Everyone wants power and everyone is in a constant duplicitous game to gain more power at the expense of others, according to Greene, a screenwriter and former editor at Esquire (Elffers, a book packager, designed the volume, with its attractive marginalia). We live today as courtiers once did in royal courts: we must appear civil while attempting to crush all those around us. This power game can be played well or poorly, and in these 48 laws culled from the history and wisdom of the world’s greatest power players are the rules that must be followed to win. These laws boil down to being as ruthless, selfish, manipulative, and deceitful as possible. Each law, however, gets its own chapter: “Conceal Your Intentions,” “Always Say Less Than Necessary,” “Pose as a Friend, Work as a Spy,” and so on. Each chapter is conveniently broken down into sections on what happened to those who transgressed or observed the particular law, the key elements in this law, and ways to defensively reverse this law when it’s used against you. Quotations in the margins amplify the lesson being taught. While compelling in the way an auto accident might be, the book is simply nonsense. Rules often contradict each other. We are told, for instance, to “be conspicuous at all cost,” then told to “behave like others.” More seriously, Greene never really defines “power,” and he merely asserts, rather than offers evidence for, the Hobbesian world of all against all in which he insists we live. The world may be like this at times, but often it isn’t. To ask why this is so would be a far more useful project.

If the authors are serious, this is a silly, distasteful book. If they are not, it’s a brilliant satire.

Pub Date: Sept. 1, 1998

ISBN: 0-670-88146-5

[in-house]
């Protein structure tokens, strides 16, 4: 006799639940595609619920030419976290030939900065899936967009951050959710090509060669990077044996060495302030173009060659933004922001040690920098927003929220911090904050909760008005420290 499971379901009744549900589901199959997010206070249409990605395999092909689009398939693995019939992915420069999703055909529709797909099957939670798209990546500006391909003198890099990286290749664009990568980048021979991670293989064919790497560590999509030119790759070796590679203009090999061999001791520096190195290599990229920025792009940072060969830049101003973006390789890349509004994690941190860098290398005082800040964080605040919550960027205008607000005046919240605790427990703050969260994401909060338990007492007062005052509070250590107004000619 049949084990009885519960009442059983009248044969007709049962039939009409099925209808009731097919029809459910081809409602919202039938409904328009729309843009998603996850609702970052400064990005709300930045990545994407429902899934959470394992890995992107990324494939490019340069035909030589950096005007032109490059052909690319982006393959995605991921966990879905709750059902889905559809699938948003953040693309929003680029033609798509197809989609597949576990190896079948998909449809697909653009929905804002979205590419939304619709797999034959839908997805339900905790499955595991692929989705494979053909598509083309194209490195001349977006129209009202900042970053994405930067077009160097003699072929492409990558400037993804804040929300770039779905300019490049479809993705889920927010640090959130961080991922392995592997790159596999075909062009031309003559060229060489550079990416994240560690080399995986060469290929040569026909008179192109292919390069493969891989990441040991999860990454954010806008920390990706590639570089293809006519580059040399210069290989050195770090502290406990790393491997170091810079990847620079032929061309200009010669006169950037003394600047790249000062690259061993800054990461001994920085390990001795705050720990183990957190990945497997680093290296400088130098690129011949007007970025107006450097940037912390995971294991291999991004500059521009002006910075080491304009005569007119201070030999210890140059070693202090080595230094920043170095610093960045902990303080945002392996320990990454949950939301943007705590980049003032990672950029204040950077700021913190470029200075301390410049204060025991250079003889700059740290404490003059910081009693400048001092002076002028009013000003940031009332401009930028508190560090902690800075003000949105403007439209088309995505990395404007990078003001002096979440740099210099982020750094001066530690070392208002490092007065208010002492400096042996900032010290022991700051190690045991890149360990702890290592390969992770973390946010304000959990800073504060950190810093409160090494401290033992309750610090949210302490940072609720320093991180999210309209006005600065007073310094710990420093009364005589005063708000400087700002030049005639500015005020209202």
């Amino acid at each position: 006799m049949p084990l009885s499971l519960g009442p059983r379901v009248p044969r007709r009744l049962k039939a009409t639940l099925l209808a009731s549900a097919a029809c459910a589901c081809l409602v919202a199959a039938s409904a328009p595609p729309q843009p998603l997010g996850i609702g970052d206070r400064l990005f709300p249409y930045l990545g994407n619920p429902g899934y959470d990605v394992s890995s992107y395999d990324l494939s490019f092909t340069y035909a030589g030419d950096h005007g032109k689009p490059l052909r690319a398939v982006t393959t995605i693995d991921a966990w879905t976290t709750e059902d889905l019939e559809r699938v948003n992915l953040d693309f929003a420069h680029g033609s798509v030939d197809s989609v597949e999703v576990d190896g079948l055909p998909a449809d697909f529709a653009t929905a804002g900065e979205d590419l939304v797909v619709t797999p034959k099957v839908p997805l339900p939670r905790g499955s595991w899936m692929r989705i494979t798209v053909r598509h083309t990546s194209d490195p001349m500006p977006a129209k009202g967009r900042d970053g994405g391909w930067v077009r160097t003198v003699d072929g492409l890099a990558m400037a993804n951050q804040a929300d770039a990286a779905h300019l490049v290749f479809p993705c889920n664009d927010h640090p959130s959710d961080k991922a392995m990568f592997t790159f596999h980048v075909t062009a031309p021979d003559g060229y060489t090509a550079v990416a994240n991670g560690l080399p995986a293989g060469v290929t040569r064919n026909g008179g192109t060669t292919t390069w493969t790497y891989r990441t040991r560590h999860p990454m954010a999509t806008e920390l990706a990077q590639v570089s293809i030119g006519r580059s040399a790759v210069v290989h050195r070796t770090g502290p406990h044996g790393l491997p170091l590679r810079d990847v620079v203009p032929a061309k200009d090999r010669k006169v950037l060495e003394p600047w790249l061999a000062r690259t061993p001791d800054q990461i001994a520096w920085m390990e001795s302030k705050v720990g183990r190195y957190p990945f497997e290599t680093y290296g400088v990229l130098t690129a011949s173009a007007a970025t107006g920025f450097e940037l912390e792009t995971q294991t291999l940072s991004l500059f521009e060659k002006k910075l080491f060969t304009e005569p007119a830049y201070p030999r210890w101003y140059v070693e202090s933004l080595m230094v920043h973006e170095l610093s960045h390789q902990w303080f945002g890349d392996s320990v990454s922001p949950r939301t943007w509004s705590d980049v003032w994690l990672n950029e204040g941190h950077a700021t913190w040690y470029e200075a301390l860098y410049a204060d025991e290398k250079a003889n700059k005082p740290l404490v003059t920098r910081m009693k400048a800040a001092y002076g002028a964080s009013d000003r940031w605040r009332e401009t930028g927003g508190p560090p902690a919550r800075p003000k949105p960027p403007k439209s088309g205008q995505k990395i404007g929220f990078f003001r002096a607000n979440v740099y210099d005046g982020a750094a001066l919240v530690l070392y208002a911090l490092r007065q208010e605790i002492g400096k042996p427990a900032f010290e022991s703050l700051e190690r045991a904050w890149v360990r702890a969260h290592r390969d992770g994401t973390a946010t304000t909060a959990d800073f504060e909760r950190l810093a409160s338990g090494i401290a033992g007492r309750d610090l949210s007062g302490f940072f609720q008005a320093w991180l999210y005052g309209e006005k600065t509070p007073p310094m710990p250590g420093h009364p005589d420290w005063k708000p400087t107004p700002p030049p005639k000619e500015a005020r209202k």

Page Count: 430

Publisher: Viking

Review Posted Online: May 20, 2010

Kirkus Reviews Issue: July 15, 1998

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The author's youthfulness helps to assure the inevitable comparison with the Anne Frank diary although over and above the...

NIGHT

Elie Wiesel spent his early years in a small Transylvanian town as one of four children. 

He was the only one of the family to survive what Francois Maurois, in his introduction, calls the "human holocaust" of the persecution of the Jews, which began with the restrictions, the singularization of the yellow star, the enclosure within the ghetto, and went on to the mass deportations to the ovens of Auschwitz and Buchenwald. There are unforgettable and horrifying scenes here in this spare and sombre memoir of this experience of the hanging of a child, of his first farewell with his father who leaves him an inheritance of a knife and a spoon, and of his last goodbye at Buchenwald his father's corpse is already cold let alone the long months of survival under unconscionable conditions. 

The author's youthfulness helps to assure the inevitable comparison with the Anne Frank diary although over and above the sphere of suffering shared, and in this case extended to the death march itself, there is no spiritual or emotional legacy here to offset any reader reluctance.

Pub Date: Jan. 16, 2006

ISBN: 0374500010

Page Count: 120

Publisher: Hill & Wang

Review Posted Online: Oct. 7, 2011

Kirkus Reviews Issue: Jan. 15, 2006